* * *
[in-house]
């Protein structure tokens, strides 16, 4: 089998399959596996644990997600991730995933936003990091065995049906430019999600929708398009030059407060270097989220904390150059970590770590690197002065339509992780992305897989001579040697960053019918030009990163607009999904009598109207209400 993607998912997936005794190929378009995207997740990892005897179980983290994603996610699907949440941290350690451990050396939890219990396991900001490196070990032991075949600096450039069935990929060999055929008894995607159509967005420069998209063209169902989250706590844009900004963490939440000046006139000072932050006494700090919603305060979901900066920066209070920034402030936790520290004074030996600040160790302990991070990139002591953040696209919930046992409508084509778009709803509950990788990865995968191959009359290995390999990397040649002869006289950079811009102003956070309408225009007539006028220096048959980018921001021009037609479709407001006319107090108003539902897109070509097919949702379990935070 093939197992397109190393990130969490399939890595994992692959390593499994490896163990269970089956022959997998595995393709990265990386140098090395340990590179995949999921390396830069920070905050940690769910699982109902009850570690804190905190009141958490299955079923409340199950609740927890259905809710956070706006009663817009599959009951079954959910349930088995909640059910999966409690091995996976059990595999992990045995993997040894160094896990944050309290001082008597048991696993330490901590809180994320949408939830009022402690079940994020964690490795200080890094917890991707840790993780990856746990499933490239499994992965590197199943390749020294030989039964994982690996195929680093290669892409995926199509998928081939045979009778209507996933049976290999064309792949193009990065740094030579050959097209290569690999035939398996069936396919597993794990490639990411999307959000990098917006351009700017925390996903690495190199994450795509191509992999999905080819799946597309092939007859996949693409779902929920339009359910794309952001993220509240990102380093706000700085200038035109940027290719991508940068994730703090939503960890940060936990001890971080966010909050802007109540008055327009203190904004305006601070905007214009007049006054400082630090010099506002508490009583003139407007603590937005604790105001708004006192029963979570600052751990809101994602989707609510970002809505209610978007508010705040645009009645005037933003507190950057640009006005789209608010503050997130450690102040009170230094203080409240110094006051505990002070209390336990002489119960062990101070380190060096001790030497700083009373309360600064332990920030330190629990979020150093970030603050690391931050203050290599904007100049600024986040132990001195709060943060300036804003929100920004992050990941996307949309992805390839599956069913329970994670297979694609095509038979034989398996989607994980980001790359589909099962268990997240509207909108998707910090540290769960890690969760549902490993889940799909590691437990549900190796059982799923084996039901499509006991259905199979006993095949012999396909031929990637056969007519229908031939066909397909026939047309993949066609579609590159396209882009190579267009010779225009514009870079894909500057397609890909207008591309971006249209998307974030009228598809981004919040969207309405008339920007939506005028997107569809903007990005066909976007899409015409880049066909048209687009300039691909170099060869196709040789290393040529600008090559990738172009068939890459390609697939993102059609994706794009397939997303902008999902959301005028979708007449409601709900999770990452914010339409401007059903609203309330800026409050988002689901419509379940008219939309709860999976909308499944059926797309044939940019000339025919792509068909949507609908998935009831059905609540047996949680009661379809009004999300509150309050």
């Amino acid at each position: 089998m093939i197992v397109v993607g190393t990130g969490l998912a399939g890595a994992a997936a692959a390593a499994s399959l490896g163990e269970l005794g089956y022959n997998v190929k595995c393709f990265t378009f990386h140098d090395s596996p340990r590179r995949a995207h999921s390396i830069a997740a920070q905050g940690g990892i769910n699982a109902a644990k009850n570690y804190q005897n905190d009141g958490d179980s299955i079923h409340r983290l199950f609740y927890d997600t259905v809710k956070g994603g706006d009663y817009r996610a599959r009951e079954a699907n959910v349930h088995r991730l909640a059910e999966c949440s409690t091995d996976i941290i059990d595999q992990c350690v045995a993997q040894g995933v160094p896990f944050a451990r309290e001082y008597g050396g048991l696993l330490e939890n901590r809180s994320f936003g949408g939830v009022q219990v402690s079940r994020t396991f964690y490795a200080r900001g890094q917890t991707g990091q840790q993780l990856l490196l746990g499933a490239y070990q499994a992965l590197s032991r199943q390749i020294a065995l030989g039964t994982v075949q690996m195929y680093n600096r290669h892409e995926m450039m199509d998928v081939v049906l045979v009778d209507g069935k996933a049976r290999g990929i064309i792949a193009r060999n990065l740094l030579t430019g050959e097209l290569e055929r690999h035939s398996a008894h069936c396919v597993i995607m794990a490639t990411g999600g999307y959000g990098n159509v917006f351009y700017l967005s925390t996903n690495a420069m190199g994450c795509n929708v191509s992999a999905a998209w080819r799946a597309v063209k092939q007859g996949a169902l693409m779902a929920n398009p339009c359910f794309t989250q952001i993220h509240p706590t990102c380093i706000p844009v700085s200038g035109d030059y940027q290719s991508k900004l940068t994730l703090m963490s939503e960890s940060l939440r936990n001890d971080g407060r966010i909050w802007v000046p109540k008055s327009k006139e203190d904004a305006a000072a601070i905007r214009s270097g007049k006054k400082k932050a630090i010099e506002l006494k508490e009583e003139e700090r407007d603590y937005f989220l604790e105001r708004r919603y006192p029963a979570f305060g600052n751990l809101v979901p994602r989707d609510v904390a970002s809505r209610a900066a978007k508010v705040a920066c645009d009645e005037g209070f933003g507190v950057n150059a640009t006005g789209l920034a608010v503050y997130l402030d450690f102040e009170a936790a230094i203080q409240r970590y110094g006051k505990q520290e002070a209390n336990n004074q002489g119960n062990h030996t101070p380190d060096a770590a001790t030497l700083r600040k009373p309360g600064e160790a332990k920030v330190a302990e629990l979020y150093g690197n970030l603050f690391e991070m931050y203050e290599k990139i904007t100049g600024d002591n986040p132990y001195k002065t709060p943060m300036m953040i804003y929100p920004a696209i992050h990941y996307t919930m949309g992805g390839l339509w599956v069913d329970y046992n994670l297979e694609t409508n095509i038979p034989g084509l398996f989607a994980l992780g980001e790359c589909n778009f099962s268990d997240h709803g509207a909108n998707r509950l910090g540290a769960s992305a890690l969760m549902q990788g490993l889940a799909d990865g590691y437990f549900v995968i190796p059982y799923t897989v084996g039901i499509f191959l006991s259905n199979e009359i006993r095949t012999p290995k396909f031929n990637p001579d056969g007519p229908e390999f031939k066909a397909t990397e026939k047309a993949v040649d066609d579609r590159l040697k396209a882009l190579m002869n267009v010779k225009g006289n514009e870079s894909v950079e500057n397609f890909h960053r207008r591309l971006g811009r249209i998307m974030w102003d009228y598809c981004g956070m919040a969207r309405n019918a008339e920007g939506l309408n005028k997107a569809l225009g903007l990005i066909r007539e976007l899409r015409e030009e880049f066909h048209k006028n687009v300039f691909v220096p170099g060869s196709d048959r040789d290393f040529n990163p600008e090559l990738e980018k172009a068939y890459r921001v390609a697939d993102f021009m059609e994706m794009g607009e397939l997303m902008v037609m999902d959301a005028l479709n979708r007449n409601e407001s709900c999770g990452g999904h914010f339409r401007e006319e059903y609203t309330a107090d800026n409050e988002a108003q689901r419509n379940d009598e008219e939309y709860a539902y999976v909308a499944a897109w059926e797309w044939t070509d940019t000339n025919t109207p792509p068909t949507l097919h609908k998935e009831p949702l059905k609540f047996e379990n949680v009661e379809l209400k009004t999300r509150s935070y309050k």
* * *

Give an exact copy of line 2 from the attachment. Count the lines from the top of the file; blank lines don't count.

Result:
């Protein structure tokens, strides 16, 4: 089998399959596996644990997600991730995933936003990091065995049906430019999600929708398009030059407060270097989220904390150059970590770590690197002065339509992780992305897989001579040697960053019918030009990163607009999904009598109207209400 993607998912997936005794190929378009995207997740990892005897179980983290994603996610699907949440941290350690451990050396939890219990396991900001490196070990032991075949600096450039069935990929060999055929008894995607159509967005420069998209063209169902989250706590844009900004963490939440000046006139000072932050006494700090919603305060979901900066920066209070920034402030936790520290004074030996600040160790302990991070990139002591953040696209919930046992409508084509778009709803509950990788990865995968191959009359290995390999990397040649002869006289950079811009102003956070309408225009007539006028220096048959980018921001021009037609479709407001006319107090108003539902897109070509097919949702379990935070 093939197992397109190393990130969490399939890595994992692959390593499994490896163990269970089956022959997998595995393709990265990386140098090395340990590179995949999921390396830069920070905050940690769910699982109902009850570690804190905190009141958490299955079923409340199950609740927890259905809710956070706006009663817009599959009951079954959910349930088995909640059910999966409690091995996976059990595999992990045995993997040894160094896990944050309290001082008597048991696993330490901590809180994320949408939830009022402690079940994020964690490795200080890094917890991707840790993780990856746990499933490239499994992965590197199943390749020294030989039964994982690996195929680093290669892409995926199509998928081939045979009778209507996933049976290999064309792949193009990065740094030579050959097209290569690999035939398996069936396919597993794990490639990411999307959000990098917006351009700017925390996903690495190199994450795509191509992999999905080819799946597309092939007859996949693409779902929920339009359910794309952001993220509240990102380093706000700085200038035109940027290719991508940068994730703090939503960890940060936990001890971080966010909050802007109540008055327009203190904004305006601070905007214009007049006054400082630090010099506002508490009583003139407007603590937005604790105001708004006192029963979570600052751990809101994602989707609510970002809505209610978007508010705040645009009645005037933003507190950057640009006005789209608010503050997130450690102040009170230094203080409240110094006051505990002070209390336990002489119960062990101070380190060096001790030497700083009373309360600064332990920030330190629990979020150093970030603050690391931050203050290599904007100049600024986040132990001195709060943060300036804003929100920004992050990941996307949309992805390839599956069913329970994670297979694609095509038979034989398996989607994980980001790359589909099962268990997240509207909108998707910090540290769960890690969760549902490993889940799909590691437990549900190796059982799923084996039901499509006991259905199979006993095949012999396909031929990637056969007519229908031939066909397909026939047309993949066609579609590159396209882009190579267009010779225009514009870079894909500057397609890909207008591309971006249209998307974030009228598809981004919040969207309405008339920007939506005028997107569809903007990005066909976007899409015409880049066909048209687009300039691909170099060869196709040789290393040529600008090559990738172009068939890459390609697939993102059609994706794009397939997303902008999902959301005028979708007449409601709900999770990452914010339409401007059903609203309330800026409050988002689901419509379940008219939309709860999976909308499944059926797309044939940019000339025919792509068909949507609908998935009831059905609540047996949680009661379809009004999300509150309050």